They’re people I never have to explain things to. I just say what I mean, no matter how esoteric, and they get it. Even if I say something seemingly trite, they get the depths in which I’m speaking. And they can help me see it when even I don’t understand.
Without them, I’d think I couldn’t figure it out or make it in life. That I’m too sensitive to be successful. And I’m too excited and passionate to focus enough to complete something.
I’d think—and thought for quite some time—that I’m worthless, too. Because I couldn’t see my own genius with my own eyes.
We visionaries need to be seen. We need people who can see us. The parts of us we can’t see directly ourselves. And reflect those back to us as clearly as possible—like a mirror.
To be seen beyond the physical and superficial and socially condoned. To be seen for the shame. For the “too much”-ness. For the “not enough”-ness. For all of the parts of ourselves we think we do a really good job hiding from the world.
Without that, we might never actually believe that we are geniuses. We might continue to shame and blame ourselves for being different. For never really being understood. For feeling anxiety or stress or like we’re “too sensitive” or “too emotional.”
And that’d be a damn, damn shame.
It’s why we visionaries need one another. It’s why we have a free Friday Faire in the Sacred Branding® group every week. It’s why we need to look to our relationships and jobs and traumas to discover our unique genius.
Because we exist in relationship. We’re not conquering or controlling life—just like we can’t conquer or control another human being. We exist in relationship to it.
Relationships change us just as much as we change them. They force us to grow. They help us to discover more of ourselves. And they’re not linear—there’s nothing we have to race forward to achieve. They’re circular. Ever-deepening.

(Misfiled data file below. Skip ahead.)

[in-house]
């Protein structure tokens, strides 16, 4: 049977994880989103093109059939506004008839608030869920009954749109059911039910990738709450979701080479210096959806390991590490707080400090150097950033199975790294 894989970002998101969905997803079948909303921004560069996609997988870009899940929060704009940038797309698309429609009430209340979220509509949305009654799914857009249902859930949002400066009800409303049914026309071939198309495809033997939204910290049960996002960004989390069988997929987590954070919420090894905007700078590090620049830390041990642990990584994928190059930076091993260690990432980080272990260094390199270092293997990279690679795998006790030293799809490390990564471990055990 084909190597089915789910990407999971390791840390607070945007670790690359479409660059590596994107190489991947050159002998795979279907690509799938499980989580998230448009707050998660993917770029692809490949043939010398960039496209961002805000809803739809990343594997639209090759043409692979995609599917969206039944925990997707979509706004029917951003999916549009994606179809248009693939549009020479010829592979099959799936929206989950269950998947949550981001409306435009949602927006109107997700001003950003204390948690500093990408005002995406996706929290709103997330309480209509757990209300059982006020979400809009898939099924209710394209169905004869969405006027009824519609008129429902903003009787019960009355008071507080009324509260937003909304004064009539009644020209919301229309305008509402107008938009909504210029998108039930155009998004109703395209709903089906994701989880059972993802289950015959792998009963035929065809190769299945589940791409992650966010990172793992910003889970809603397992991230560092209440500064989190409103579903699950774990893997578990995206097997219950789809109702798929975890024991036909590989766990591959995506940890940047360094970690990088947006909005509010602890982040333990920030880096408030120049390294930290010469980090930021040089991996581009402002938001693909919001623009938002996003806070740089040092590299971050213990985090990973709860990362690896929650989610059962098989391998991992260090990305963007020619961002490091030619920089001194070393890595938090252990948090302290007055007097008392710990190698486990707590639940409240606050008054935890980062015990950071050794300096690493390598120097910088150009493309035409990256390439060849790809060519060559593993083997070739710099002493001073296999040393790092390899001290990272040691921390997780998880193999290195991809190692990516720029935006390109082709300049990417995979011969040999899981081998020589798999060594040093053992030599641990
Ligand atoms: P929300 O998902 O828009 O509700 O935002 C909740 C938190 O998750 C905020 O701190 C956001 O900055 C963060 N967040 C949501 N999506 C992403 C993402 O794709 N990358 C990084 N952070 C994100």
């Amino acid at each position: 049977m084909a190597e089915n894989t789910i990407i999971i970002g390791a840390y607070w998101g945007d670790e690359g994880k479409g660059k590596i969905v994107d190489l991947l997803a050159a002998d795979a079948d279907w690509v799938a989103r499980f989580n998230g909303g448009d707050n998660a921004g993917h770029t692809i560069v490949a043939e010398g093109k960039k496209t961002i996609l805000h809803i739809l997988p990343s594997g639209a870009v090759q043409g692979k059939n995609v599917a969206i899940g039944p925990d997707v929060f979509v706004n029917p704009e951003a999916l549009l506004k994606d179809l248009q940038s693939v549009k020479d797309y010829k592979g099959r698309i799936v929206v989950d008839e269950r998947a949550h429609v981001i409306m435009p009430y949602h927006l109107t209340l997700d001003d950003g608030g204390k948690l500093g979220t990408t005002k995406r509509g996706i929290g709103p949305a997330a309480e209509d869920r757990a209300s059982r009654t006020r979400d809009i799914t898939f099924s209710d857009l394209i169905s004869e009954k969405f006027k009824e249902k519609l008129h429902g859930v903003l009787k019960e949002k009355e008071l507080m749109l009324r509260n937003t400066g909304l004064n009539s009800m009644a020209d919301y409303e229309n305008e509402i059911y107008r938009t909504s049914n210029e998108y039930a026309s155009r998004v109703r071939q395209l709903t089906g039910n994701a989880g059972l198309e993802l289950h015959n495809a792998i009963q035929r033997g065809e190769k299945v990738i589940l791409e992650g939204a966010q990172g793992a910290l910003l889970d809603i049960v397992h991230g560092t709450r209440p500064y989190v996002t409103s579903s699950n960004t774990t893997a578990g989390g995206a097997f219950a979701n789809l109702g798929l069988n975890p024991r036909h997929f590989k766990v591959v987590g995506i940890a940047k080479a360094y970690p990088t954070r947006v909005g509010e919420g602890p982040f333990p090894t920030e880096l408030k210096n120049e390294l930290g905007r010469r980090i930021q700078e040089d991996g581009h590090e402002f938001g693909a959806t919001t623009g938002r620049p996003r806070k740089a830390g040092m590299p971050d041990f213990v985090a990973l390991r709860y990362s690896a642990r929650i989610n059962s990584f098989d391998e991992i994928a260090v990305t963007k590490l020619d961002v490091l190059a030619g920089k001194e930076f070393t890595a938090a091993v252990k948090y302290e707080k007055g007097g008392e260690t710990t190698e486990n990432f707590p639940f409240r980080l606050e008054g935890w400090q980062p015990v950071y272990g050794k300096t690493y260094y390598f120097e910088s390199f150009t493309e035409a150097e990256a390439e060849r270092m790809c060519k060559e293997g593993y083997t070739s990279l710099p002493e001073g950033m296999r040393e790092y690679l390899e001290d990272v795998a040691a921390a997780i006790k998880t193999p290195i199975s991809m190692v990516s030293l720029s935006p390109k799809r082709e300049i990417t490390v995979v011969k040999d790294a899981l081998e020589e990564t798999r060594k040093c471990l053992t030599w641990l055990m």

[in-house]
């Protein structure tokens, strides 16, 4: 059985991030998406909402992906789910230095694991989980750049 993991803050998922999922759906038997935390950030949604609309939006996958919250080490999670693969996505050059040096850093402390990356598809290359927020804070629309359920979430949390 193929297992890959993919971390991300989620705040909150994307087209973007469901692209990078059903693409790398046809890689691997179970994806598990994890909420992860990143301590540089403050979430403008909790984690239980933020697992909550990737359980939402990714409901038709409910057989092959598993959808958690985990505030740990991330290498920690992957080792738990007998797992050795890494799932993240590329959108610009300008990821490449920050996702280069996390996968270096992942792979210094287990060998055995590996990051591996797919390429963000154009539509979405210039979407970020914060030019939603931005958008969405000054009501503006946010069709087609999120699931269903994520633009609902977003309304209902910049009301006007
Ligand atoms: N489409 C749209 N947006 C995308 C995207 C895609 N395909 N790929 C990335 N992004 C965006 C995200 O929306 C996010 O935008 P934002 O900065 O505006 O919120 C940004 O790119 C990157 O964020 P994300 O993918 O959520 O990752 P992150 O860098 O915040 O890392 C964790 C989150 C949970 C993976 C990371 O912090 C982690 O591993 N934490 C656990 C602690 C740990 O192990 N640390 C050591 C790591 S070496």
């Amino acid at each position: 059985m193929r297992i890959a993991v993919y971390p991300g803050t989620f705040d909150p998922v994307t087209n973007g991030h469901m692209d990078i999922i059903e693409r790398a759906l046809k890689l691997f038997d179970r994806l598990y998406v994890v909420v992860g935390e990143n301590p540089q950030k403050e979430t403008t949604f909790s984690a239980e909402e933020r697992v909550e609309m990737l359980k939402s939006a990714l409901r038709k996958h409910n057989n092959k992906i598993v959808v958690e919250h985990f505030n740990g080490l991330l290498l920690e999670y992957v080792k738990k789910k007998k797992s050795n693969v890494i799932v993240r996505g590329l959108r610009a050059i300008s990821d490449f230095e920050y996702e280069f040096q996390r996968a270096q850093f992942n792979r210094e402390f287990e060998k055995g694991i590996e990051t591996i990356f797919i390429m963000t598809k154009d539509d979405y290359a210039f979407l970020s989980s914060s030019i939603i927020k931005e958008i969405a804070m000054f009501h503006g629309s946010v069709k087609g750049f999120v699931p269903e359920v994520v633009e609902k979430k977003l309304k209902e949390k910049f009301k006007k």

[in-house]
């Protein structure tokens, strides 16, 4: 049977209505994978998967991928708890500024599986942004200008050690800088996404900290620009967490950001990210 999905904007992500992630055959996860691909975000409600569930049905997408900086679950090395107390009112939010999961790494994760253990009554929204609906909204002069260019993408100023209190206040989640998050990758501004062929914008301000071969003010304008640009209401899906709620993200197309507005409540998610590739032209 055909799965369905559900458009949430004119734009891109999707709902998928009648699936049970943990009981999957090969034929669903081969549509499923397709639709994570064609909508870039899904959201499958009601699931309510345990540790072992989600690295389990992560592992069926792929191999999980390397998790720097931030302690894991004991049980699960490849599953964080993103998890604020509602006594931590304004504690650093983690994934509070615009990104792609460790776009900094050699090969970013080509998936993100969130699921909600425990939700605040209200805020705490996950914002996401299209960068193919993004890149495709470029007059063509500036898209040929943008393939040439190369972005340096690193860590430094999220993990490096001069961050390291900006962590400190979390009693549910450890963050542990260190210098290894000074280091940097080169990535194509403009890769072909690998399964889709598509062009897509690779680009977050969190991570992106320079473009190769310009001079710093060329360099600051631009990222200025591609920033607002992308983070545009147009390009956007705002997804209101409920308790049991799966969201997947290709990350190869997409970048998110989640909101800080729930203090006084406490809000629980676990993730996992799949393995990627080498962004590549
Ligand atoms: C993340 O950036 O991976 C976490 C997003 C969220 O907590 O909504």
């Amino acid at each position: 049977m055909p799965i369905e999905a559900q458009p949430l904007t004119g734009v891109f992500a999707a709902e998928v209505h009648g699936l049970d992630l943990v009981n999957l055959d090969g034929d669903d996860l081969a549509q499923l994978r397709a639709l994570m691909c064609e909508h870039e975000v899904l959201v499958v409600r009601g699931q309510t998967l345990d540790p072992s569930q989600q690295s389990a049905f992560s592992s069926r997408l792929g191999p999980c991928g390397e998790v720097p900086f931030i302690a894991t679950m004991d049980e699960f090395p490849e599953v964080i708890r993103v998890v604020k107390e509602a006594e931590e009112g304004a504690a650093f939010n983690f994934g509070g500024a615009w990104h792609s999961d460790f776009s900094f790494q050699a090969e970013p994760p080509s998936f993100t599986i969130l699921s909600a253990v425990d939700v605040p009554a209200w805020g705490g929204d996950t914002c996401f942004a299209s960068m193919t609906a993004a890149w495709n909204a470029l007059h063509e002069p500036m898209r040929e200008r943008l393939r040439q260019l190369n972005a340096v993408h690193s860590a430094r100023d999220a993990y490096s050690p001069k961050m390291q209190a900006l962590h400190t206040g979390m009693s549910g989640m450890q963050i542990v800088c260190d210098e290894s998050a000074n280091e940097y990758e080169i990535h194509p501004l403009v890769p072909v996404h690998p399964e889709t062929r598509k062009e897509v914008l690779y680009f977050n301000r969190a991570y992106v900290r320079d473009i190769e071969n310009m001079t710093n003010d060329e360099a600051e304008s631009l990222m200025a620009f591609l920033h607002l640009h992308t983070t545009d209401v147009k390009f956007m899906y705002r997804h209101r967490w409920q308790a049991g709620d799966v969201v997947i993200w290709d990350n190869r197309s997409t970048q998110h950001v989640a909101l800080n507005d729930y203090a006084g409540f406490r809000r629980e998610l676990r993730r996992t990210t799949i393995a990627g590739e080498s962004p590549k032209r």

We need to find the people who can see us. We need to see ourselves reflected in our own life and experiences. We need to surrender control—understanding that we can’t see everything directly—that it’s all about relationships anyway.
And only then can we actually experience our genius. And know—with absolute certainty—that we are geniuses. That we have a unique gift and purpose that no one else has. One that is critical to the world right now.
And that’s how we transform the world. Starting with our own.
Questions for Reflection:
*Answer in a journal, in the comments right here, or take it over to the Sacred Branding® Facebook group where we can support one another:
Can you ever see all of yourself?
— What if you’ll never be able to see all of yourself in isolation, no matter how much reflection or thinking you do? What if we always need a mirror to reflect parts of us back to ourselves—like our backs or foreheads or eyes? What if the only way to see your genius is through your relationships?
— What if you need to be seen to access your genius? What if you need to find the people, places, and situations who can truly see you? What if you need to look your traumas and experiences straight in the eye and truly see yourself in those moments?
— What if you’ve been shaming yourself just because you couldn’t actually fully see yourself—and maybe the people in your life couldn’t fully see you either? What if genius only exists in relationship—to life, work, people, places—and the keys to your genius are hiding in those relationships for you?